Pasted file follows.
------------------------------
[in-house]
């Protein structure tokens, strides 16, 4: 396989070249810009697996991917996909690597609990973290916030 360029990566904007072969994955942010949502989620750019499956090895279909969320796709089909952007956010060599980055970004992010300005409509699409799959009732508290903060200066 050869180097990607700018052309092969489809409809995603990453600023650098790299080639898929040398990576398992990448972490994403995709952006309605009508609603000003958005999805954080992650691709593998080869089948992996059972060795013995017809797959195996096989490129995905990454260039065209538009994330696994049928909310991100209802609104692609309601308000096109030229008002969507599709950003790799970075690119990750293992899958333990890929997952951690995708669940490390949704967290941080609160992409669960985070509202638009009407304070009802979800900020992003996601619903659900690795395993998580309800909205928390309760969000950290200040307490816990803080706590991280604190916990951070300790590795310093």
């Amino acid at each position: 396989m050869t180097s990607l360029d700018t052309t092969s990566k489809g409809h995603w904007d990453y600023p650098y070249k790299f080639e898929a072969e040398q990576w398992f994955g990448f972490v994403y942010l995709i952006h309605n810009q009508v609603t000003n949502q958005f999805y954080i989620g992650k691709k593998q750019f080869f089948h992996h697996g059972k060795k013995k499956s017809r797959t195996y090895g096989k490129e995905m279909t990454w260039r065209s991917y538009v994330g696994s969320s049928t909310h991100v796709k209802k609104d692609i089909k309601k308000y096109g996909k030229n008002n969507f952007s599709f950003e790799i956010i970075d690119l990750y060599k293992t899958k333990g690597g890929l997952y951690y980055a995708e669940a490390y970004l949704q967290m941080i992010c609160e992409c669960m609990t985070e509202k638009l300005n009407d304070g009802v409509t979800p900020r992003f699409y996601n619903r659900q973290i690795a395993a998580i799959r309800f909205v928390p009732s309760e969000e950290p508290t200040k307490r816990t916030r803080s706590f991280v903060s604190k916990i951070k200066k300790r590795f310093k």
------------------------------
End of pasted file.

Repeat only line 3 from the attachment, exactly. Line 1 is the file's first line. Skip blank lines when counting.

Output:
């Amino acid at each position: 396989m050869t180097s990607l360029d700018t052309t092969s990566k489809g409809h995603w904007d990453y600023p650098y070249k790299f080639e898929a072969e040398q990576w398992f994955g990448f972490v994403y942010l995709i952006h309605n810009q009508v609603t000003n949502q958005f999805y954080i989620g992650k691709k593998q750019f080869f089948h992996h697996g059972k060795k013995k499956s017809r797959t195996y090895g096989k490129e995905m279909t990454w260039r065209s991917y538009v994330g696994s969320s049928t909310h991100v796709k209802k609104d692609i089909k309601k308000y096109g996909k030229n008002n969507f952007s599709f950003e790799i956010i970075d690119l990750y060599k293992t899958k333990g690597g890929l997952y951690y980055a995708e669940a490390y970004l949704q967290m941080i992010c609160e992409c669960m609990t985070e509202k638009l300005n009407d304070g009802v409509t979800p900020r992003f699409y996601n619903r659900q973290i690795a395993a998580i799959r309800f909205v928390p009732s309760e969000e950290p508290t200040k307490r816990t916030r803080s706590f991280v903060s604190k916990i951070k200066k300790r590795f310093k």